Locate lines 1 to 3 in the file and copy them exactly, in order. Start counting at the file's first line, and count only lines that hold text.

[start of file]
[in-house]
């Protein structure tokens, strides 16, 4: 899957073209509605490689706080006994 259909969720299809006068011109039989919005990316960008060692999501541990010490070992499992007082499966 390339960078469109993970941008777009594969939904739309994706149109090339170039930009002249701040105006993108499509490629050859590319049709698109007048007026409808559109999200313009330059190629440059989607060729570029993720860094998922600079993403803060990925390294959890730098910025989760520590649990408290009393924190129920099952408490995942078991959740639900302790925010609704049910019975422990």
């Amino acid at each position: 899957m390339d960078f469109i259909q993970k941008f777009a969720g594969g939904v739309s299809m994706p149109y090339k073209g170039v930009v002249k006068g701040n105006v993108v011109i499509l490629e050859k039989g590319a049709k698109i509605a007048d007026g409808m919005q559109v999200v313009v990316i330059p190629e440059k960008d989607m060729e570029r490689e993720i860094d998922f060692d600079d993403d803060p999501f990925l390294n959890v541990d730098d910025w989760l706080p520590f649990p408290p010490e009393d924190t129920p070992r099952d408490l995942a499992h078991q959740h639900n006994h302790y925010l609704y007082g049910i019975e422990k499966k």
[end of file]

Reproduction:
[in-house]
């Protein structure tokens, strides 16, 4: 899957073209509605490689706080006994 259909969720299809006068011109039989919005990316960008060692999501541990010490070992499992007082499966 390339960078469109993970941008777009594969939904739309994706149109090339170039930009002249701040105006993108499509490629050859590319049709698109007048007026409808559109999200313009330059190629440059989607060729570029993720860094998922600079993403803060990925390294959890730098910025989760520590649990408290009393924190129920099952408490995942078991959740639900302790925010609704049910019975422990």
């Amino acid at each position: 899957m390339d960078f469109i259909q993970k941008f777009a969720g594969g939904v739309s299809m994706p149109y090339k073209g170039v930009v002249k006068g701040n105006v993108v011109i499509l490629e050859k039989g590319a049709k698109i509605a007048d007026g409808m919005q559109v999200v313009v990316i330059p190629e440059k960008d989607m060729e570029r490689e993720i860094d998922f060692d600079d993403d803060p999501f990925l390294n959890v541990d730098d910025w989760l706080p520590f649990p408290p010490e009393d924190t129920p070992r099952d408490l995942a499992h078991q959740h639900n006994h302790y925010l609704y007082g049910i019975e422990k499966k």